In the Cúrpite, the typical participants are young, drunk bachelors. The men spend a lot of money on expensive traditions, just to participate in rituals, and the money spent on these events caused controversy in communities, mostly between men and women. Men were the main participants in the events, while women were expected to cook food, prepare for parties, and do the other preparatory work, while men dressed up, got intoxicated, and paraded around town. Men were also represented with a high level of masculinity. A man’s masculinity was symbolized by a strutting rooster, and he would dress up in a headdress, a colorful bibs, aprons, and a cloak that resembled a rooster’s wings. This represented a more masculine factor in the Tarascan population, opposed to many other tribes that valued a women’s role in communal affairs and were sometimes even thought of as matriarchal. Men had the majority of control, especially in the nobility and royal family. The royal family his nobility were the elites of the land. They were kept in a completely separate category as the poor people of the community, and made sure their lives overlapped as little as possible. The royalty had the power to distribute land and owned all profitable parts of the land as well. Suppression of the poor was a common theme, and there was little possibility of increasing your social class, due to the inherent power of the royals. 

Geographical Impact

These rituals were most evident in the communities of the Tarascan people. The most significant community to the Cúrpite ritual was Tzintzantzun. Tzintzantzun was the capital of the Tarascan empire, and it held a lot of value to the rituals that took place in Tzintzuntzan. One reason Tzintzntzun was so relevant to the  Cúrpite was because it was the main cultural epicenter for the Tarascan people. It was where most events were occuring and attracted the biggest following of people. The rituals were tied to the land because the land and the rituals had lived together for the history of the Tarascan people. Tzintzuntzán was also the religious center for the Tarascans, which made it even more common to find rituals like the Cúrpite around town. 



Tzintzuntzán at its prime was in the heart of the Michoacán region in ancient Mexico. The Michoacán region was made up of different kinds of landscape scaling from a low land area with many small lakes , to dense forestland, to deep valleys of the dessert and to ranges of mountains and volcanos. The Tarascans found that they would prefer their homes in the dense forest land rather than the excruciating heat.In the height of the Tarascan dominance, Tzintzuntzán had a population of 35,000 people, making it the second largest community at this time in MesoAmerica.  Geographically they were close to the Aztecs, which lead to disputes and communication between cultures. The city is located right on the banks of Lake Patzcuaro. At the time Tzintzuntzan had a plethora of valuable gems and minerals most commonly obsidian, jade, onyx, serpentine, and copal, along with many more. The mountainous basin made the region a perfect land for mines, which was one successful part of the Tarascan economy. Tzintzuntzan was where the king resided, which meant that was where all political, religious, and economic affairs were handled.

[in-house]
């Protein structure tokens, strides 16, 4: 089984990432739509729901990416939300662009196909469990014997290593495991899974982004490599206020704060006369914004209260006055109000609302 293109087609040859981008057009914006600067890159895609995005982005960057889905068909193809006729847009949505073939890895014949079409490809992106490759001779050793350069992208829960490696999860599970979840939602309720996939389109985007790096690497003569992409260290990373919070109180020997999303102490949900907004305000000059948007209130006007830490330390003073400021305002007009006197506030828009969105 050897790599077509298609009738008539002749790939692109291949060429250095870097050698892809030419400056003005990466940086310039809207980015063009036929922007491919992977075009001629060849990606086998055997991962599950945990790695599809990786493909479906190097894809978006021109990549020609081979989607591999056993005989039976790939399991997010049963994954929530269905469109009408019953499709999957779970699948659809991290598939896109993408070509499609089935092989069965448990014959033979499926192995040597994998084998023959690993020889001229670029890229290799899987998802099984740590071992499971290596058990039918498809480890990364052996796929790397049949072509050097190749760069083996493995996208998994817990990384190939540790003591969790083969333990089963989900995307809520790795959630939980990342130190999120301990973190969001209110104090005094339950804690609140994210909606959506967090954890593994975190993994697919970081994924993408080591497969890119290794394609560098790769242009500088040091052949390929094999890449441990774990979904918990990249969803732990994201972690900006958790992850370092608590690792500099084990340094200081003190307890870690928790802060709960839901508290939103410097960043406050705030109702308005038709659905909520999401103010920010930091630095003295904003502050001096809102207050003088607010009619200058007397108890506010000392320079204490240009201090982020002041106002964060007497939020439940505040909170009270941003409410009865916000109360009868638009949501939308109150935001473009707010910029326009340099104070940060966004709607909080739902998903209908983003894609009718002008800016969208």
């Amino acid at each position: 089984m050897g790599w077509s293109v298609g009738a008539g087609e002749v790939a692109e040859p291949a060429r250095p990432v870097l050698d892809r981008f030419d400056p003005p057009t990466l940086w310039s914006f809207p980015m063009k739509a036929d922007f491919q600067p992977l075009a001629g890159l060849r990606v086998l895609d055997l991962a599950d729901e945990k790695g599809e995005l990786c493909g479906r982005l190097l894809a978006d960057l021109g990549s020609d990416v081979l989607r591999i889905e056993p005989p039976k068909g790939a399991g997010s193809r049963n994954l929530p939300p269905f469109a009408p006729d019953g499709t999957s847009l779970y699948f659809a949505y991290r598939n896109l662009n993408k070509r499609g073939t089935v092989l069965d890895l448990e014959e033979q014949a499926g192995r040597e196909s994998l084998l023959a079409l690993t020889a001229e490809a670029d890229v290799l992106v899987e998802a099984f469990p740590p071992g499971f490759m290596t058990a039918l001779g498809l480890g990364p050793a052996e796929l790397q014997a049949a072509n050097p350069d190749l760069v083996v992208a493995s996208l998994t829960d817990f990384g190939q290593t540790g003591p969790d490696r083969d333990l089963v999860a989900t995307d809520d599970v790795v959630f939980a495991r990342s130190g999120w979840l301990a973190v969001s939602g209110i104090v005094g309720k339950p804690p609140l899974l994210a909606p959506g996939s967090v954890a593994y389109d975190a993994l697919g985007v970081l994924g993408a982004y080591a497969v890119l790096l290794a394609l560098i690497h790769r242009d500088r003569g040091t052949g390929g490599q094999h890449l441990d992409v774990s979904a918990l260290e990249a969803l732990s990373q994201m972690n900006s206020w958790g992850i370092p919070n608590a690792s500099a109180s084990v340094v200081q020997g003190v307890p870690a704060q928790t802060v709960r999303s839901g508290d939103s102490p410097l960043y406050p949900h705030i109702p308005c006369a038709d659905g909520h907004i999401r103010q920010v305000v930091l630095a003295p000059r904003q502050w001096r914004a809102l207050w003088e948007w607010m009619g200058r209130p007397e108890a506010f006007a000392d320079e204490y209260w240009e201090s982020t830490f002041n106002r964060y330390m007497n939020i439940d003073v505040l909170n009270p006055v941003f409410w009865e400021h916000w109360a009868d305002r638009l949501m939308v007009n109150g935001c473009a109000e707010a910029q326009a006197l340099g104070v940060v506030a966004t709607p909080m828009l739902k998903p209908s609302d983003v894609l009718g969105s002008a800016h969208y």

Ancient ruins at the Tarascan capital, Tzintzuntzán

Urban Planning

Tzintzuntzán, at its peak occupied 6.74 square kilometers, or 2.60 square miles, and had a population between 25 – 35,000 people. To further discuss the urban planning that went into the empire, one must first define ‘zoning.’ Zoning is the different uses of land within a given area, or more plainly, the determined purpose of that space. Through the archeological digs, one can discern that a number of these ‘zones’ existed within the city, namely public spaces, such as, religious and educational spaces. There were also industrial and commercial zones, places where items were crafted, and then taken to a different location to be bought and sold. Within Tzintzuntzán evidence also suggests remnants of residential, burial, agricultural, and recreational zones. Another important facet is the proof of defensive zones, such as walls and ditches. Tzintzuntzán was a bustling hub of activity, whether it be more intellectual or relaxation based. The planning was both respectful to the lands and consciousness of the purpose the spaces served. 

Significance upon Empire

While the Tarascan empire was made up of several diverse and vibrant cities, Tzintzuntzán claimed the title of capital, and additionally, was the key urban center within the empire. The city had many appealing characteristics to outsiders, one being the fact that the king resided there. Tzintzuntzán was home to a hospital specializing in wounds received during battle.  On the opposite end of the activity spectrum, Tzintzuntzán also had a zoo that likely housed eagles, lions, and tigers among other animals. This key urban center held numerous kinds of appeal to those under Tarascan leadership and those beyond. 


Bishop, Joyce M. “”Those Who Gather In”: An Indigenous Ritual Dance in the Context of Contemporary Mexican Transnationalism.” The Journal of American Folklore 122, no. 486 (2009): 391-413.

Malmstrom, Vincent. “Geographical Origins of the Tarascans.” Geographical Review 85, no. 1 (1995): 31-40.

The Oxford Encyclopedia of Mesoamerican Cultures: The Civilization of Mexico and Central America. David Carrasco, ed. Vol. 3. Oxford: Oxford Univ. Press, 2001.

Pollard, Helen Perlstein. “An Analysis of Urban Zoning and Planning at Prehispanic Tzintzuntzan.” Proceedings of the American Philosophical Society 121, no. 1 (1977): 46-69.

Williams, Eduardo. “Pre-Hispanic West Mexico: A Mesoamerican Culture Area.” Foundation for the Study of Mesoamerican Studies.